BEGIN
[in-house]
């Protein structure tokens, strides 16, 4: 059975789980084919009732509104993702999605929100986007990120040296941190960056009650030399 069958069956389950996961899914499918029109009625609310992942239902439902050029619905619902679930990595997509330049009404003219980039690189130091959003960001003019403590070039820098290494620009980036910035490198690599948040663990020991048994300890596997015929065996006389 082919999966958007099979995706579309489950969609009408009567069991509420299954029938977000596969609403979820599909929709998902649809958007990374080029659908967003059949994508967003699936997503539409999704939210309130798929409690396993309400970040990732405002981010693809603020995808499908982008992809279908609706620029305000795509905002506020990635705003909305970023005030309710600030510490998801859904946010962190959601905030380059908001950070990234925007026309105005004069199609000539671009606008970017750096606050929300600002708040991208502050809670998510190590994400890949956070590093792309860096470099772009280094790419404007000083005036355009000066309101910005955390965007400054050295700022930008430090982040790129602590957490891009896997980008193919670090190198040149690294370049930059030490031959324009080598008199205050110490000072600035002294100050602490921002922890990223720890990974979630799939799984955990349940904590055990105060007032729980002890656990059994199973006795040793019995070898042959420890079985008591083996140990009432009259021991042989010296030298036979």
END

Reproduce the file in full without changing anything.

[in-house]
């Protein structure tokens, strides 16, 4: 059975789980084919009732509104993702999605929100986007990120040296941190960056009650030399 069958069956389950996961899914499918029109009625609310992942239902439902050029619905619902679930990595997509330049009404003219980039690189130091959003960001003019403590070039820098290494620009980036910035490198690599948040663990020991048994300890596997015929065996006389 082919999966958007099979995706579309489950969609009408009567069991509420299954029938977000596969609403979820599909929709998902649809958007990374080029659908967003059949994508967003699936997503539409999704939210309130798929409690396993309400970040990732405002981010693809603020995808499908982008992809279908609706620029305000795509905002506020990635705003909305970023005030309710600030510490998801859904946010962190959601905030380059908001950070990234925007026309105005004069199609000539671009606008970017750096606050929300600002708040991208502050809670998510190590994400890949956070590093792309860096470099772009280094790419404007000083005036355009000066309101910005955390965007400054050295700022930008430090982040790129602590957490891009896997980008193919670090190198040149690294370049930059030490031959324009080598008199205050110490000072600035002294100050602490921002922890990223720890990974979630799939799984955990349940904590055990105060007032729980002890656990059994199973006795040793019995070898042959420890079985008591083996140990009432009259021991042989010296030298036979």